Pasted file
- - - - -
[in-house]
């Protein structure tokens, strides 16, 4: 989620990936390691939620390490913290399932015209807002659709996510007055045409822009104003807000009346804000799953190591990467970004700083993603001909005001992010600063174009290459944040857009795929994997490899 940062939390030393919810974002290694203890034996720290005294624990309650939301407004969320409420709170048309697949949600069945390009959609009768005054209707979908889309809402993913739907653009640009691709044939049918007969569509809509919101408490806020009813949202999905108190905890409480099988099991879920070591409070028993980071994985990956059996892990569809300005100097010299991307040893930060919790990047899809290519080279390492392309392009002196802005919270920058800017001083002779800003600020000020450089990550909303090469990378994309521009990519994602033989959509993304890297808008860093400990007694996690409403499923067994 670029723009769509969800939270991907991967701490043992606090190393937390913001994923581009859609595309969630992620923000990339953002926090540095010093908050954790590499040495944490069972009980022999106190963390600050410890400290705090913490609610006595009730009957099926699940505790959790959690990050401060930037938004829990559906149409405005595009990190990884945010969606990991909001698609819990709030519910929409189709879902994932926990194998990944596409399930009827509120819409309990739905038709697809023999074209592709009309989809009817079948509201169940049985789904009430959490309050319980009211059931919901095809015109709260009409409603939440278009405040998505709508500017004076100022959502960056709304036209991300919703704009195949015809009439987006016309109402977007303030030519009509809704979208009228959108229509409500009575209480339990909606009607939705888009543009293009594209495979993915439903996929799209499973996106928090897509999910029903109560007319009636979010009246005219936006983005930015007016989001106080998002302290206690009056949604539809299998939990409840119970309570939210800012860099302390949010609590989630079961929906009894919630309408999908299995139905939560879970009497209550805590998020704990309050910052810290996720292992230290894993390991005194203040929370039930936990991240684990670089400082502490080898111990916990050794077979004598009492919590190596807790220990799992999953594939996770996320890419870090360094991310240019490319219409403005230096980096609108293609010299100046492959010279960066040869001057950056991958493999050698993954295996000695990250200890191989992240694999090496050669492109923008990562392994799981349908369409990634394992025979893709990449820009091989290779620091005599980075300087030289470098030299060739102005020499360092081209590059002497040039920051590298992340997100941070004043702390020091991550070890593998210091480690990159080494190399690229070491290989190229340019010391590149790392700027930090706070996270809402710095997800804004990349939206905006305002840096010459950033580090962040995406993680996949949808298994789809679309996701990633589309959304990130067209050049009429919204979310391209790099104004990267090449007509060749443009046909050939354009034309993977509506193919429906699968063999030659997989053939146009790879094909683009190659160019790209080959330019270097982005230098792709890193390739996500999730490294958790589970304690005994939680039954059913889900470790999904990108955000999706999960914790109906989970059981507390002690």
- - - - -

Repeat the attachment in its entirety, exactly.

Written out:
[in-house]
């Protein structure tokens, strides 16, 4: 989620990936390691939620390490913290399932015209807002659709996510007055045409822009104003807000009346804000799953190591990467970004700083993603001909005001992010600063174009290459944040857009795929994997490899 940062939390030393919810974002290694203890034996720290005294624990309650939301407004969320409420709170048309697949949600069945390009959609009768005054209707979908889309809402993913739907653009640009691709044939049918007969569509809509919101408490806020009813949202999905108190905890409480099988099991879920070591409070028993980071994985990956059996892990569809300005100097010299991307040893930060919790990047899809290519080279390492392309392009002196802005919270920058800017001083002779800003600020000020450089990550909303090469990378994309521009990519994602033989959509993304890297808008860093400990007694996690409403499923067994 670029723009769509969800939270991907991967701490043992606090190393937390913001994923581009859609595309969630992620923000990339953002926090540095010093908050954790590499040495944490069972009980022999106190963390600050410890400290705090913490609610006595009730009957099926699940505790959790959690990050401060930037938004829990559906149409405005595009990190990884945010969606990991909001698609819990709030519910929409189709879902994932926990194998990944596409399930009827509120819409309990739905038709697809023999074209592709009309989809009817079948509201169940049985789904009430959490309050319980009211059931919901095809015109709260009409409603939440278009405040998505709508500017004076100022959502960056709304036209991300919703704009195949015809009439987006016309109402977007303030030519009509809704979208009228959108229509409500009575209480339990909606009607939705888009543009293009594209495979993915439903996929799209499973996106928090897509999910029903109560007319009636979010009246005219936006983005930015007016989001106080998002302290206690009056949604539809299998939990409840119970309570939210800012860099302390949010609590989630079961929906009894919630309408999908299995139905939560879970009497209550805590998020704990309050910052810290996720292992230290894993390991005194203040929370039930936990991240684990670089400082502490080898111990916990050794077979004598009492919590190596807790220990799992999953594939996770996320890419870090360094991310240019490319219409403005230096980096609108293609010299100046492959010279960066040869001057950056991958493999050698993954295996000695990250200890191989992240694999090496050669492109923008990562392994799981349908369409990634394992025979893709990449820009091989290779620091005599980075300087030289470098030299060739102005020499360092081209590059002497040039920051590298992340997100941070004043702390020091991550070890593998210091480690990159080494190399690229070491290989190229340019010391590149790392700027930090706070996270809402710095997800804004990349939206905006305002840096010459950033580090962040995406993680996949949808298994789809679309996701990633589309959304990130067209050049009429919204979310391209790099104004990267090449007509060749443009046909050939354009034309993977509506193919429906699968063999030659997989053939146009790879094909683009190659160019790209080959330019270097982005230098792709890193390739996500999730490294958790589970304690005994939680039954059913889900470790999904990108955000999706999960914790109906989970059981507390002690």